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GitLab, forced to restrict access to one of its free services due to the abuse of cryptocurrency miners

In recent months, some of the groups of cybercriminals dedicated to cryptocurrency mining have chosen to stop hijacking unpatched servers, preferring to base these cryptojacking operations on malicious abuse of free tools from platforms like GitHub and GitLab.

In this way, once your activity exceeds the free limitations of your user accounts, abandon them to create new ones and start over, thus overloading the servers of these platforms and affecting the performance experienced by their legitimate users. And all this, 'by the face'.

Continuous integration services (such as the popular GitHub Actions), which automatically run unit tests on virtual machines to validate changes made to the code (and thus immediately identify any errors), have become one of your favorite targets.

The point is, these groups have discovered that it is possible abuse this process to force the virtual machine in question to perform mining operations that translate into small gains for the attacker before its useful life expires.

Guide to know if they are using me to mine cryptocurrencies on the Internet

As far as it is known, the list of services that have been victims of this kind of abuse includes those provided by GitHub, GitLab, Microsoft Azure, TravisCI, LayerCI, CircleCI, Render, CloudBees CodeShip, Sourcehut and Okteto.

Without going any further, this problem forced Microsoft Azure to communicate in February to its users that revoked free access to open source projects Pipelines at your service.

GitLab's decision

Now, fed up with also dealing 'every two by three' with the performance issues caused by this — and another class — of abusers of its infrastructure, the GitLab platform has ended up opting this week for require a card number (credit or debit) from all your new users of 'shared runners'.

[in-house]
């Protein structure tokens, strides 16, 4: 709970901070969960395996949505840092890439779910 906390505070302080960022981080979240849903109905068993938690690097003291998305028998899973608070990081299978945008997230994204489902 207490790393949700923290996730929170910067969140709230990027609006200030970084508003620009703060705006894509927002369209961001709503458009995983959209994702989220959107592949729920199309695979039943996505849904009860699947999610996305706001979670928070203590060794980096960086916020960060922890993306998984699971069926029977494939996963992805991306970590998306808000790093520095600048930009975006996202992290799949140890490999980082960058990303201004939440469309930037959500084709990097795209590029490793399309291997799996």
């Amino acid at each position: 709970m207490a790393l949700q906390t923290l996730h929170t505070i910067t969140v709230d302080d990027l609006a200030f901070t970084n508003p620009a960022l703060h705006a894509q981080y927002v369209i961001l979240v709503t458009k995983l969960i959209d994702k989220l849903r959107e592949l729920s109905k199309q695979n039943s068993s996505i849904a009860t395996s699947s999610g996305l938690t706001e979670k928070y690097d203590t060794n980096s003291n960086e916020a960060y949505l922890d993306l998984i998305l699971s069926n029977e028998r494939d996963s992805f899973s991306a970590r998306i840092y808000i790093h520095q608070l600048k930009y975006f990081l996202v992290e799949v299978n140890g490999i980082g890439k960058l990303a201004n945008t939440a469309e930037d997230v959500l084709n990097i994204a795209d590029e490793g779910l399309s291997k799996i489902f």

It is not that they are going to start charging for this service, far from it: the objective is to be able to verify the number - and, with it, the identity of the user - by authorizing a transaction of one dollar that will not be carried out:

"We will never fully resolve abuses against the platform, but the more barriers we put in place, the more difficult and costly it will be to engage in the abuse."

Some users report that cybercriminals will not have much trouble buying data from other people's credit cards.

In fact, the CodeShip example shows that that it will not be the definitive solution: One of your engineers recently reported that his only problem was not with the free accounts, because sometimes they "pay small fees for our bills", much cheaper than going to AWS, "and they extract cryptocurrencies to their maximum capacity."

In any case, other smaller services cannot be content with adding a new obstacle to abusers of their infrastructure: both Sourcehut and TravisCI have already announced the closure of their free tiers as the only way to deal with this problem.

Via | The Register & The Record